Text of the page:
The broader impact/commercial potential of this project includes the greatly enhanced ability to utilize biogas for alternative and renewable energy production facilities with significantly reduced carbon and waste footprints and process costs. The proposed process is thermodynamically efficient and readily scalable to a variety of locations and capacities. The proposed process has the ability to remove sulfur contaminants to very low levels thereby enabling catalytic conversion of biogas to higher value liquid fuels and chemicals. Recovered elemental sulfur can be utilized directly as a fertilizer additive. In short, the proposed innovation permits biogas desulfurization and subsequent usage in a more economic and environmentally friendly manner than current approaches. The proposed process is also capable of cleaning biogas and other gas sources with high sulfur contents (ca. 1-3%) without a significant increase in process costs. Besides biogas, other gas streams including natural gas, frac gas, petroleum gas, and syngas from a variety of sources can be desulfurized. Therefore, BTL, CTL, GTL, and renewable electric power generation can be impacted by the success of this innovation.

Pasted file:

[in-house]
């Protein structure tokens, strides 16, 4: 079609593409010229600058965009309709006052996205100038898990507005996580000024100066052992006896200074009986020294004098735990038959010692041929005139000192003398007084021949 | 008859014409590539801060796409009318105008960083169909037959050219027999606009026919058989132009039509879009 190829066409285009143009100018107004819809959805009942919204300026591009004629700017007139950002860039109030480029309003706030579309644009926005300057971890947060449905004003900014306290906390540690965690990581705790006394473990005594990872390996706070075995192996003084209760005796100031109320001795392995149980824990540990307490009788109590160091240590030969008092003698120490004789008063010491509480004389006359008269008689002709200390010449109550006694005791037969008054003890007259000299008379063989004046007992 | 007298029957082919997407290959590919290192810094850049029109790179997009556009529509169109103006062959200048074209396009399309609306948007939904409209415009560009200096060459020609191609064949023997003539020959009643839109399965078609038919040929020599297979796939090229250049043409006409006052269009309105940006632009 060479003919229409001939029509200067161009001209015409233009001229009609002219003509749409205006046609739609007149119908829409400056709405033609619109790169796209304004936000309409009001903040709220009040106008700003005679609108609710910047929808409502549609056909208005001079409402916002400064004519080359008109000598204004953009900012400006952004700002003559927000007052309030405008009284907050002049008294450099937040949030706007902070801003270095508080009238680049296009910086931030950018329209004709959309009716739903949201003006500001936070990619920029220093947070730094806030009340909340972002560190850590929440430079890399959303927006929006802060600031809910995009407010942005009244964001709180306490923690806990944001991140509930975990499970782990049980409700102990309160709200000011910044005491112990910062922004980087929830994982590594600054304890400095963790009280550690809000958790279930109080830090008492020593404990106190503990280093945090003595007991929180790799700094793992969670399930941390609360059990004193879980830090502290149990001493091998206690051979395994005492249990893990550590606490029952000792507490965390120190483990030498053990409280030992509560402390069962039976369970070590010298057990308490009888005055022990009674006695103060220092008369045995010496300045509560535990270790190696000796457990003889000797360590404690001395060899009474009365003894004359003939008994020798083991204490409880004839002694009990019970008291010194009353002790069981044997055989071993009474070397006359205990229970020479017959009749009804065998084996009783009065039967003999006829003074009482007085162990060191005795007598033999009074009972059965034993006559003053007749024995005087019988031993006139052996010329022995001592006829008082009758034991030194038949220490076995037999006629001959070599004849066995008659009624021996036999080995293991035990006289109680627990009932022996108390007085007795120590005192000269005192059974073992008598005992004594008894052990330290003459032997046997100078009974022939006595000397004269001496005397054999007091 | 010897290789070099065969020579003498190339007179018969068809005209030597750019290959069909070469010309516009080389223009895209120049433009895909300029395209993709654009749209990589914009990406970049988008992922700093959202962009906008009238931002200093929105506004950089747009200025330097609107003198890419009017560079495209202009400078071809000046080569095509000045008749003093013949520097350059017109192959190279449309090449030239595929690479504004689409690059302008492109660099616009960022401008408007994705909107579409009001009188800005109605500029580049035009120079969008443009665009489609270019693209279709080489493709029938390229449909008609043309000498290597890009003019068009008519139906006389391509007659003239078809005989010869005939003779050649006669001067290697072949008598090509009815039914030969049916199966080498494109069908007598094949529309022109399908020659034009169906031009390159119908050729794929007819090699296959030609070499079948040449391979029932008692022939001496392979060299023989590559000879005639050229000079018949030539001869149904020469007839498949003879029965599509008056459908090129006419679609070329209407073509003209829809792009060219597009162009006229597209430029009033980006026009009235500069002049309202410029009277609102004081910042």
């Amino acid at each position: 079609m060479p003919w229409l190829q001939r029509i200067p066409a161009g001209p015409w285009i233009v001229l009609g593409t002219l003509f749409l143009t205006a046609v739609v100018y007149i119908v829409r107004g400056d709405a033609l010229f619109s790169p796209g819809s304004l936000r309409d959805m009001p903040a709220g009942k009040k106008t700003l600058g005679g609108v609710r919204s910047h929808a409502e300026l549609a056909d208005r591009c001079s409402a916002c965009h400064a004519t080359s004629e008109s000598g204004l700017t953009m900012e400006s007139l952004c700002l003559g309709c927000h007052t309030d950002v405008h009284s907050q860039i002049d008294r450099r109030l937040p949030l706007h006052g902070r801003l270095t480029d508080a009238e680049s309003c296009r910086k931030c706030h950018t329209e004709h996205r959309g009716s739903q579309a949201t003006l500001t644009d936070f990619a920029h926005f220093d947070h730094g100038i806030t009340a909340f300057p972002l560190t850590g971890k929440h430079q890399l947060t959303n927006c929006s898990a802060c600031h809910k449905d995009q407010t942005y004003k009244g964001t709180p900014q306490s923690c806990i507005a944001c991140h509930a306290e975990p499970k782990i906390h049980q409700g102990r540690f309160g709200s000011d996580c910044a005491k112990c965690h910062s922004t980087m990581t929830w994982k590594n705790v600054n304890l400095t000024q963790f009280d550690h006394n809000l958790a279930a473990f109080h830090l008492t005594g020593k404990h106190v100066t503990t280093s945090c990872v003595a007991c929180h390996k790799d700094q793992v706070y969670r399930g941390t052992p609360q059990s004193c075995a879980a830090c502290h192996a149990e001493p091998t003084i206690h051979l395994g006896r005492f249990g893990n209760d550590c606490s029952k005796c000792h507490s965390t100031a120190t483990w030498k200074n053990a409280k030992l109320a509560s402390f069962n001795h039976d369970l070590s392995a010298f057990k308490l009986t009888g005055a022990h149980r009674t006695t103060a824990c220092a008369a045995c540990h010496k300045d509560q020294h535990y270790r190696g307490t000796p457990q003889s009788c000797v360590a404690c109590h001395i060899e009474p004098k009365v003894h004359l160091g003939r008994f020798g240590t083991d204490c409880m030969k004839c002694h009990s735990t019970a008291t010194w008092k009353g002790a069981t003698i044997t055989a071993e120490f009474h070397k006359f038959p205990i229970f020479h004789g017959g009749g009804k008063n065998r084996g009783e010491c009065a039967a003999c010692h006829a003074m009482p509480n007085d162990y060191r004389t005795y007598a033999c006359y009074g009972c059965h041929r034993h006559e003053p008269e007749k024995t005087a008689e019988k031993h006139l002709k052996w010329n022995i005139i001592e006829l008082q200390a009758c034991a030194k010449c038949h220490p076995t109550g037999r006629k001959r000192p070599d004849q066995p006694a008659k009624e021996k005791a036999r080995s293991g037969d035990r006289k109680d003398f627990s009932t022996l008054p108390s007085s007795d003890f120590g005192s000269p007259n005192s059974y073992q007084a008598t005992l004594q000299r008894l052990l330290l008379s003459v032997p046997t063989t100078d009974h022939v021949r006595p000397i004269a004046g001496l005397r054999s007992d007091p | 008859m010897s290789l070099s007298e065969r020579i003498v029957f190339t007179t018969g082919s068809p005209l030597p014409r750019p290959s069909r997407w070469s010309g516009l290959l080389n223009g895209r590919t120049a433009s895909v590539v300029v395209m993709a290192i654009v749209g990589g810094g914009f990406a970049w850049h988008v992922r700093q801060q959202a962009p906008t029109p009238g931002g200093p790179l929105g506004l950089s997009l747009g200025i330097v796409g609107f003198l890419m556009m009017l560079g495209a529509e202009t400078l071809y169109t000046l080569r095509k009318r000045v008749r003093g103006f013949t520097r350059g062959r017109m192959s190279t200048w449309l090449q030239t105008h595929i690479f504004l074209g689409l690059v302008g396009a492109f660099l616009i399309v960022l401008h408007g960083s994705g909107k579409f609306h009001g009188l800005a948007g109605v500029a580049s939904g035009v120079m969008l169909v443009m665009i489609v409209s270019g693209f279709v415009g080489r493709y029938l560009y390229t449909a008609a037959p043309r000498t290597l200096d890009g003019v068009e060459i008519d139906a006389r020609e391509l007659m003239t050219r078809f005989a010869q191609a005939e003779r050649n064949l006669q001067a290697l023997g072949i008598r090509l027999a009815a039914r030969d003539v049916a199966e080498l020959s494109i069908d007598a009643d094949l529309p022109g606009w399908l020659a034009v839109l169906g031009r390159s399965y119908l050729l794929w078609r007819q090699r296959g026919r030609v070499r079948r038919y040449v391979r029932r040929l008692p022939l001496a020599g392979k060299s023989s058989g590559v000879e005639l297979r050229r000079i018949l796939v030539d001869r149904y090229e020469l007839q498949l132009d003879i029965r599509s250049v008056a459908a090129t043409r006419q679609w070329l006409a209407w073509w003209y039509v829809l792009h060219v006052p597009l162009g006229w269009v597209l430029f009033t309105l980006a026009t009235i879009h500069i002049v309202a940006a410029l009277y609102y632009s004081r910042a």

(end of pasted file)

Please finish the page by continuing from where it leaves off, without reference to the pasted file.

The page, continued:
Grant
Agency: Department of Defense | Branch: Navy | Program: SBIR | Phase: Phase II | Award Amount: 999.97K | Year: 2014

Building on success in Phase I, this proposal focuses on the theoretical analysis, system level optimization, manufacturability, TRL progression and prototypic demonstration of IntraMicron's Enhanced Battery Pack (IEBP). IEBP facilitates rapid cooling of


Grant
Agency: NSF | Branch: Standard Grant | Program: | Phase: SMALL BUSINESS PHASE II | Award Amount: 898.76K | Year: 2013